Police have been called and one couple have emigrated amid simmering tensions in the remote Highland community earmarked for Britain’s first spaceport.
Local debate over the £17 million rocket-launching project in Melness and Tongue has occasionally turned nasty in recent weeks and months, according to several residents.
Tempers flared to such a degree at one meeting last summer that a complaint was made to the police, a spokesman for the force has confirmed.
On social media, meanwhile, opponents of the spaceport project have been invited to go “back to where you came from” more than once in the last few days.
And one couple were so concerned about the proposals, backed by Highlands and Islands Enterprise (HIE) and the UK Space Agency, that they have now moved abroad.
“There’s an aggression in the way certain individuals speak to you. Some individuals turn away and won’t speak to you,” said George Wyper, who lives in one of the 12 townships of Melness.
The total population of the Melness community is thought to be about 160 at most, although many of the homes are primarily used for holidays.
It is connected to the 500-resident village of Tongue by a causeway which is part of the North Coast 500 driving route.
The communities lie in the shadow of Ben Hope and Ben Loyal, on the north coast of Sutherland, and the infrastructure is basic.
“We’ve got single-track roads, which are really needing repaired, they’ve closed the toilets, they’ve closed the bank, the main shop in Tongue is closed, there is no fuel, you can’t buy diesel or petrol, there is no medical cover on Fridays, Saturdays and Sundays, unless they can get a locum, and broadband speeds are at 0.4,” said Janette Wyper, wife of George.
“We really need a lot of things and I don’t think rockets were particularly high up on that list.”
However, Scott Coghill, a painter and decorator from Tongue, disagreed.
“I’m absolutely in favour, and so are most of the locals here,” he said.
“It’s an absolute godsend for this area. We need it desperately. We’ve got a falling population of young people here, it’s drastic, we’re now down to 14 people in our primary school, that’s down from nearly 50 at one point.
“If we want to encourage the young people to stay in the area, we’re needing inward investment like this.”
Mr Wyper is technically an “incomer” but his family connections to Melness stretch back almost two centuries.
His great-grandmother moved to the community from Lewis in 1827, and his mother’s family have remained there since.
The retired construction manager spent every holiday in the remote beauty spot while growing up, and the couple moved permanently there in 2012.
Even before the move, he would routinely travel north from Paisley to attend board meetings of the Melness Crofting Estate (MCE), having taken on the family’s croft.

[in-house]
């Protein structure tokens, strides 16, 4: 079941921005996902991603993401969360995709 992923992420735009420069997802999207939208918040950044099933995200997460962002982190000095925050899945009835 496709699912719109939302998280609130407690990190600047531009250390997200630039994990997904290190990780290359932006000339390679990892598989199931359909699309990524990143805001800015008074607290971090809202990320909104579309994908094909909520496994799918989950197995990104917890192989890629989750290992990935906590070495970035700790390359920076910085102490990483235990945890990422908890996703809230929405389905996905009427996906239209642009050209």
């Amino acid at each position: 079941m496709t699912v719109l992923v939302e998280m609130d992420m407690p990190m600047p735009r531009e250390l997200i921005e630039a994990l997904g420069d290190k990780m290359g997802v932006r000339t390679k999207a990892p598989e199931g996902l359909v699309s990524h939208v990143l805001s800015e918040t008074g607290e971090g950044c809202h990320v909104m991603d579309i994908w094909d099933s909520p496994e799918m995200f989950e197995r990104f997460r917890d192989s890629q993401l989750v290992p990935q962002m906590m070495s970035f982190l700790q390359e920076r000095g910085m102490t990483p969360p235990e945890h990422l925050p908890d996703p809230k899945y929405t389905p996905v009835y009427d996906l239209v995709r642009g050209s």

Mr Wyper, now 72, served as its chairman, before stepping down, and then re-joining when plans to build the spaceport on the crofting estate were first made public.
“When this thing popped its face up, I thought ‘this is not good enough’, because what they weren’t doing was telling people who were board members. They kept it all quiet,” he said.
“What they’ve done is they’ve entered into a tacit agreement, if you like, with this agency (HIE), without actually asking the shareholders.
“Every one of us have shares out on that hill and were never asked.”
The couple have multiple concerns about the project, including the way it has been handled by the MCE board, the safety of launching rockets over homes, the impact of restrictive security measures at the site, as well as the effect on the environment and house prices.
Mrs Wyper said: “I think people feel that they are going to lose control of the land.
“And in a lot of ways, isn’t that a bit ironic when you think about how hard crofters have fought over generations for their land, and then they just want to give it away, for a very small amount?”
Mr Wyper made his reservations clear to the board, but then resigned along with two other directors after the majority indicated they wished to press ahead.
A vote of MCE members in November found that 27 were in favour of continuing with the plans and 18 were against.
Mr Wyper thinks many more residents have concerns, but claimed: “There’s a problem here in as much as they are frightened to voice an opinion because they think ‘I might get work from them next week’.”
The chairwoman and secretary of MCE did not respond to the P&J’s requests for comment.
Despite the vote, if planning permission is granted, the proposal to change the use of the land is expected to go to the Scottish Land Court, potentially delaying the scheme.
Opponents of the project have established the Protect The Mhoine (PTM) group, and in response, Mr Coghill set-up “SPUR – Space Port United Residents”.
The 54-year-old said: “If you look at PTM and the members, they are 99% retired. To be honest, the locals here are absolutely fed up with them.”
Mr Coghill added: “We can let the community die, become a retirement village, that’s what they want to happen.
“Because this is exactly what’s going to happen – the community will die.”
As the P&J’s series on the “space race” continues, Calum Ross finds that a remote Highland community has been left divided by spaceport proposals and that development chiefs have considered a Plan B